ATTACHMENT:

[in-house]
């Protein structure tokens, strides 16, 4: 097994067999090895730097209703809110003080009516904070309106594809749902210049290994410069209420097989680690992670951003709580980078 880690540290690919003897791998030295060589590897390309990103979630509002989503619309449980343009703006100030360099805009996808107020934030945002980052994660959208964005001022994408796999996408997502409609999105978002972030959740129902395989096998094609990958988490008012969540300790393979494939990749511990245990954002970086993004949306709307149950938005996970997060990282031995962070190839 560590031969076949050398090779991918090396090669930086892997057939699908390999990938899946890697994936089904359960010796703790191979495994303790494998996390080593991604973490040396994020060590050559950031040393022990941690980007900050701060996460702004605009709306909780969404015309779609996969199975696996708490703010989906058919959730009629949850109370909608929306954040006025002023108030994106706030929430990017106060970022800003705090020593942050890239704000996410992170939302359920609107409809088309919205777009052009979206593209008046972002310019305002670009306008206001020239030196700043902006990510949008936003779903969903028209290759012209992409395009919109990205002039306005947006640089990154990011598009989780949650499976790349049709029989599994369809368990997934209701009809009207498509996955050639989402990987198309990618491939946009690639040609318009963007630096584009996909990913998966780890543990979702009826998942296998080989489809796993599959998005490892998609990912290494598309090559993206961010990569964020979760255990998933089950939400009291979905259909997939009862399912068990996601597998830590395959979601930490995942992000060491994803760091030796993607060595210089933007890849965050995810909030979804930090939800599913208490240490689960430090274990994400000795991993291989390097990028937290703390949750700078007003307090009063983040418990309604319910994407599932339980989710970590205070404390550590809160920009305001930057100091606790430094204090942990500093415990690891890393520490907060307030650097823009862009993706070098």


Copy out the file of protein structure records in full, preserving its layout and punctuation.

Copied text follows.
[in-house]
């Protein structure tokens, strides 16, 4: 097994067999090895730097209703809110003080009516904070309106594809749902210049290994410069209420097989680690992670951003709580980078 880690540290690919003897791998030295060589590897390309990103979630509002989503619309449980343009703006100030360099805009996808107020934030945002980052994660959208964005001022994408796999996408997502409609999105978002972030959740129902395989096998094609990958988490008012969540300790393979494939990749511990245990954002970086993004949306709307149950938005996970997060990282031995962070190839 560590031969076949050398090779991918090396090669930086892997057939699908390999990938899946890697994936089904359960010796703790191979495994303790494998996390080593991604973490040396994020060590050559950031040393022990941690980007900050701060996460702004605009709306909780969404015309779609996969199975696996708490703010989906058919959730009629949850109370909608929306954040006025002023108030994106706030929430990017106060970022800003705090020593942050890239704000996410992170939302359920609107409809088309919205777009052009979206593209008046972002310019305002670009306008206001020239030196700043902006990510949008936003779903969903028209290759012209992409395009919109990205002039306005947006640089990154990011598009989780949650499976790349049709029989599994369809368990997934209701009809009207498509996955050639989402990987198309990618491939946009690639040609318009963007630096584009996909990913998966780890543990979702009826998942296998080989489809796993599959998005490892998609990912290494598309090559993206961010990569964020979760255990998933089950939400009291979905259909997939009862399912068990996601597998830590395959979601930490995942992000060491994803760091030796993607060595210089933007890849965050995810909030979804930090939800599913208490240490689960430090274990994400000795991993291989390097990028937290703390949750700078007003307090009063983040418990309604319910994407599932339980989710970590205070404390550590809160920009305001930057100091606790430094204090942990500093415990690891890393520490907060307030650097823009862009993706070098």